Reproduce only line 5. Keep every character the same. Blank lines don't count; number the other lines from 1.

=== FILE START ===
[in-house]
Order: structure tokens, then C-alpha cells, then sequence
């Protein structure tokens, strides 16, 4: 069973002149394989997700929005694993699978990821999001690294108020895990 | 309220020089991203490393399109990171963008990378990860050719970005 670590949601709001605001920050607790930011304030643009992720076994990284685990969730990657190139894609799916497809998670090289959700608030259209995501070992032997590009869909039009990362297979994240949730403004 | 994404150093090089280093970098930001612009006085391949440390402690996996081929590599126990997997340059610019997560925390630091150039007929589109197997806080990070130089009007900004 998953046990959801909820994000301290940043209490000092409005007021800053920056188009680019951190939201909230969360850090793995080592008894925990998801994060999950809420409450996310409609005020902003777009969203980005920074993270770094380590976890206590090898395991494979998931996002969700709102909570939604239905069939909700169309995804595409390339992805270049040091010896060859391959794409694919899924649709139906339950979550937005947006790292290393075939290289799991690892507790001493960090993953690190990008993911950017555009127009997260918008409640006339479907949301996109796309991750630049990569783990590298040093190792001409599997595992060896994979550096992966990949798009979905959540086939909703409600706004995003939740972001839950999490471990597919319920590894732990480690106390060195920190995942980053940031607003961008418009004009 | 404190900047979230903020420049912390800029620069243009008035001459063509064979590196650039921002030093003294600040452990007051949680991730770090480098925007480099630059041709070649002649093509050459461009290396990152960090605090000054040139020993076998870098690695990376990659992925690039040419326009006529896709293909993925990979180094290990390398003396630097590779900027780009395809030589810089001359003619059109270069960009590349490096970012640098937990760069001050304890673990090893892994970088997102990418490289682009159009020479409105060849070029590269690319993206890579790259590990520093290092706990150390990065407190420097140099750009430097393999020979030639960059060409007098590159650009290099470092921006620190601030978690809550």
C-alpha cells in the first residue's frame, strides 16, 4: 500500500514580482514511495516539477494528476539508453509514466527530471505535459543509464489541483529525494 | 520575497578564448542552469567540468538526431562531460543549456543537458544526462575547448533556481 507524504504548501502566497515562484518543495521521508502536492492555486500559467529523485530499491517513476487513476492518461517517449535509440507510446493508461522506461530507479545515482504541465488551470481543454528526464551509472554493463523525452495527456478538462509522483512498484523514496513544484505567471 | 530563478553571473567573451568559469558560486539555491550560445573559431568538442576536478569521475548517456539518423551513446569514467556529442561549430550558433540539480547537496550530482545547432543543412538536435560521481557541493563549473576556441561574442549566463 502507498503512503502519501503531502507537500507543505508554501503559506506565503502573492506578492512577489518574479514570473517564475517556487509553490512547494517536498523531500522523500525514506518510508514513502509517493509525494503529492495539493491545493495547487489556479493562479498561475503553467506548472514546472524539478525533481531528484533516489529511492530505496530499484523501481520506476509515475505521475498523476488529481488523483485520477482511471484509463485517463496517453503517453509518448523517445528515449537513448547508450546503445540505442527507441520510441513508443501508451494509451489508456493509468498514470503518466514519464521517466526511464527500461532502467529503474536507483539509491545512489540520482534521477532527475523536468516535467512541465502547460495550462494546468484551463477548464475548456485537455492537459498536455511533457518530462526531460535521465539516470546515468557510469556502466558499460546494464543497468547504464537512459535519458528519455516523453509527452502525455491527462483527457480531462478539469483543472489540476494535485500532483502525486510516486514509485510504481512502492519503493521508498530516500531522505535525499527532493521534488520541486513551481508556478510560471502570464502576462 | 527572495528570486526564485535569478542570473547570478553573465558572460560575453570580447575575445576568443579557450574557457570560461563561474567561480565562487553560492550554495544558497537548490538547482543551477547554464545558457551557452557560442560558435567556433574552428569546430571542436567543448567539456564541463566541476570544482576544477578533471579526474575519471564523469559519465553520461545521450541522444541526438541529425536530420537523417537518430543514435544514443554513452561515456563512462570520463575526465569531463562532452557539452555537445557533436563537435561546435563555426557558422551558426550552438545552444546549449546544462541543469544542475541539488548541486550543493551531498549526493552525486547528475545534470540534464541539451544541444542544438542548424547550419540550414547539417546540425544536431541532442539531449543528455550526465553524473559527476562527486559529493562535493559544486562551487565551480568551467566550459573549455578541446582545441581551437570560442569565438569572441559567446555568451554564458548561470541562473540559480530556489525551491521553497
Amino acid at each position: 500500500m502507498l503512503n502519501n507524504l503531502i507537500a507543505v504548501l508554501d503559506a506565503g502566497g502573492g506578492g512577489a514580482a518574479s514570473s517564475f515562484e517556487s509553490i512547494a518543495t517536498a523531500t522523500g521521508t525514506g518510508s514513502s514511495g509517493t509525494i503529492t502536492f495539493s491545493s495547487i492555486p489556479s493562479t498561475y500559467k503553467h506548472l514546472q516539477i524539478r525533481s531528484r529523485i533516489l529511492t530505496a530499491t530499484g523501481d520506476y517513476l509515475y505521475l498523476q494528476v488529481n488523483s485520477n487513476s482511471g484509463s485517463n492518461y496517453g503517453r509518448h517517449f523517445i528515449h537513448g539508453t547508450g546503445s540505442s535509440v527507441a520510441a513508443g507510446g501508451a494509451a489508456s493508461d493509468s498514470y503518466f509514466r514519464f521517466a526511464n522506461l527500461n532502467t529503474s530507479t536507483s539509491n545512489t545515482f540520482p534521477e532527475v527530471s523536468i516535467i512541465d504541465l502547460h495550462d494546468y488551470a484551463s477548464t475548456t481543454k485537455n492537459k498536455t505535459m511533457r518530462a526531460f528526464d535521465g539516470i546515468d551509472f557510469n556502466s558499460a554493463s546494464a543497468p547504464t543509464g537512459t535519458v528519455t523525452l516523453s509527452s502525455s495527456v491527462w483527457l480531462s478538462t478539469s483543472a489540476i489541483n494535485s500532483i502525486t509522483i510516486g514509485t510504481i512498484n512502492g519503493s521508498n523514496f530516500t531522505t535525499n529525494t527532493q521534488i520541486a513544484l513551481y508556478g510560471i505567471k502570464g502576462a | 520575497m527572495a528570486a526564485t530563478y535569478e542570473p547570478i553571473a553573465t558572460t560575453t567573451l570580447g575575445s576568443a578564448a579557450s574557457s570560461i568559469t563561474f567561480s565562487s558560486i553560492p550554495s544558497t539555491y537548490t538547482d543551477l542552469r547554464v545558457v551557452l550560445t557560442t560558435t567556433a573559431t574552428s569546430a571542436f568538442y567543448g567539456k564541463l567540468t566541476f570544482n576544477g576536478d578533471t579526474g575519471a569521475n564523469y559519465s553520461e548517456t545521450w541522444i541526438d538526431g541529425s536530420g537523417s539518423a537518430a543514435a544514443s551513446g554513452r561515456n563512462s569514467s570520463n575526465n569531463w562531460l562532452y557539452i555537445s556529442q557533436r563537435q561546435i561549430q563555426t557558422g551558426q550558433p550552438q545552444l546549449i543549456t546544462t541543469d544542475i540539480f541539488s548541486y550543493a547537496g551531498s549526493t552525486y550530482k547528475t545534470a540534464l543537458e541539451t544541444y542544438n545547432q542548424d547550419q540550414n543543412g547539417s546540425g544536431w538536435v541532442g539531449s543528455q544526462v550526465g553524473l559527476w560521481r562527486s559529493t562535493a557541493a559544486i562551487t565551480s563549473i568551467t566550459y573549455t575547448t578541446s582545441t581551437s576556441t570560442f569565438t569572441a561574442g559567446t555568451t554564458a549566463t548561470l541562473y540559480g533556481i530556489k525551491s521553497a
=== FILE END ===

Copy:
Amino acid at each position: 500500500m502507498l503512503n502519501n507524504l503531502i507537500a507543505v504548501l508554501d503559506a506565503g502566497g502573492g506578492g512577489a514580482a518574479s514570473s517564475f515562484e517556487s509553490i512547494a518543495t517536498a523531500t522523500g521521508t525514506g518510508s514513502s514511495g509517493t509525494i503529492t502536492f495539493s491545493s495547487i492555486p489556479s493562479t498561475y500559467k503553467h506548472l514546472q516539477i524539478r525533481s531528484r529523485i533516489l529511492t530505496a530499491t530499484g523501481d520506476y517513476l509515475y505521475l498523476q494528476v488529481n488523483s485520477n487513476s482511471g484509463s485517463n492518461y496517453g503517453r509518448h517517449f523517445i528515449h537513448g539508453t547508450g546503445s540505442s535509440v527507441a520510441a513508443g507510446g501508451a494509451a489508456s493508461d493509468s498514470y503518466f509514466r514519464f521517466a526511464n522506461l527500461n532502467t529503474s530507479t536507483s539509491n545512489t545515482f540520482p534521477e532527475v527530471s523536468i516535467i512541465d504541465l502547460h495550462d494546468y488551470a484551463s477548464t475548456t481543454k485537455n492537459k498536455t505535459m511533457r518530462a526531460f528526464d535521465g539516470i546515468d551509472f557510469n556502466s558499460a554493463s546494464a543497468p547504464t543509464g537512459t535519458v528519455t523525452l516523453s509527452s502525455s495527456v491527462w483527457l480531462s478538462t478539469s483543472a489540476i489541483n494535485s500532483i502525486t509522483i510516486g514509485t510504481i512498484n512502492g519503493s521508498n523514496f530516500t531522505t535525499n529525494t527532493q521534488i520541486a513544484l513551481y508556478g510560471i505567471k502570464g502576462a | 520575497m527572495a528570486a526564485t530563478y535569478e542570473p547570478i553571473a553573465t558572460t560575453t567573451l570580447g575575445s576568443a578564448a579557450s574557457s570560461i568559469t563561474f567561480s565562487s558560486i553560492p550554495s544558497t539555491y537548490t538547482d543551477l542552469r547554464v545558457v551557452l550560445t557560442t560558435t567556433a573559431t574552428s569546430a571542436f568538442y567543448g567539456k564541463l567540468t566541476f570544482n576544477g576536478d578533471t579526474g575519471a569521475n564523469y559519465s553520461e548517456t545521450w541522444i541526438d538526431g541529425s536530420g537523417s539518423a537518430a543514435a544514443s551513446g554513452r561515456n563512462s569514467s570520463n575526465n569531463w562531460l562532452y557539452i555537445s556529442q557533436r563537435q561546435i561549430q563555426t557558422g551558426q550558433p550552438q545552444l546549449i543549456t546544462t541543469d544542475i540539480f541539488s548541486y550543493a547537496g551531498s549526493t552525486y550530482k547528475t545534470a540534464l543537458e541539451t544541444y542544438n545547432q542548424d547550419q540550414n543543412g547539417s546540425g544536431w538536435v541532442g539531449s543528455q544526462v550526465g553524473l559527476w560521481r562527486s559529493t562535493a557541493a559544486i562551487t565551480s563549473i568551467t566550459y573549455t575547448t578541446s582545441t581551437s576556441t570560442f569565438t569572441a561574442g559567446t555568451t554564458a549566463t548561470l541562473y540559480g533556481i530556489k525551491s521553497a